Modern Jewish History: Latin Kingdom
(1099 - 1291)
When Jerusalem was captured from the Muslims in the First Crusade on July 15, 1099, the Christian conquerors decided to create a government to rule the Middle Eastern lands they controlled (which included parts of what are now Turkey, Syria, Lebanon and Israel). Godfrey of Bouillon, a French nobleman, and one of the leaders of the Crusade, was chosen to govern the kingdom. He eschewed the title of king, calling himself instead the defender of the Holy Sepulchre. When Godfrey died in 1100, he was succeeded by his brother, Baldwin I, who took the title of king and ruled until 1118.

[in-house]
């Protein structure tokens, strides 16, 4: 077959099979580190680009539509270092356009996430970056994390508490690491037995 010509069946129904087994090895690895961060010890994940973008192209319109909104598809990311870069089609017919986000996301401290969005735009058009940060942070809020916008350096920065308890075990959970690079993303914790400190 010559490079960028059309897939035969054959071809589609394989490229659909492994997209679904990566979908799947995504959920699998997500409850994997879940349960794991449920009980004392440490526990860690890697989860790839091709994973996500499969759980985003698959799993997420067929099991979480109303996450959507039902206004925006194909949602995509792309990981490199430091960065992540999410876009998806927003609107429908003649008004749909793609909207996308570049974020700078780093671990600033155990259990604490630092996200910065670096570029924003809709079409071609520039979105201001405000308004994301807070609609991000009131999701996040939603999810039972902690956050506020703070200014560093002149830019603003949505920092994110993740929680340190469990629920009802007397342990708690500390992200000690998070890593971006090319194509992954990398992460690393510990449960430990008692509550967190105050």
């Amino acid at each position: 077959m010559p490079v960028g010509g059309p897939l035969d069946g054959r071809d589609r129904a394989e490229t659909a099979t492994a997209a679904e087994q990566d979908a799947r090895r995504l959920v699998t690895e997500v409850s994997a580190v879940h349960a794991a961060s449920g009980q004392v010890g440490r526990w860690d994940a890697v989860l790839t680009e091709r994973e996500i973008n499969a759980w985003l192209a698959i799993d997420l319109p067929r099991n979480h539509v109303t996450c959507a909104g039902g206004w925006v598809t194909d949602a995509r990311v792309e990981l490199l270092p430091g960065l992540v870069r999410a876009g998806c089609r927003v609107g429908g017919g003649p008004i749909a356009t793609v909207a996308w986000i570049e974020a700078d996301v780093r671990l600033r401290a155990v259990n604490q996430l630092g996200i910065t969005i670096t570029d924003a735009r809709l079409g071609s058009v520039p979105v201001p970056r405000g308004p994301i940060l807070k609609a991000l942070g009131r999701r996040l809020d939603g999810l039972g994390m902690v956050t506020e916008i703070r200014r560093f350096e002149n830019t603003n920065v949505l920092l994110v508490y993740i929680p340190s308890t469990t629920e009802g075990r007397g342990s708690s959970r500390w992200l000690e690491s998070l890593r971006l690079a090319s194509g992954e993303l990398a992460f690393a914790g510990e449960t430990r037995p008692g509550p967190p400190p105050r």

The kingdom remained in the family until the Muslim forces of Saladin reconquered Jerusalem in 1187. The Crusaders returned and took the city back in 1228. The Emperor of the Holy Roman Empire, Frederick II, became king of Jerusalem.
The Muslims returned in 1244 and, over the next 47 years, gradually pushed the Crusaders out of Palestine. The end of the Latin Kingdom came with the loss of its capital in Acre (Akko) in 1291.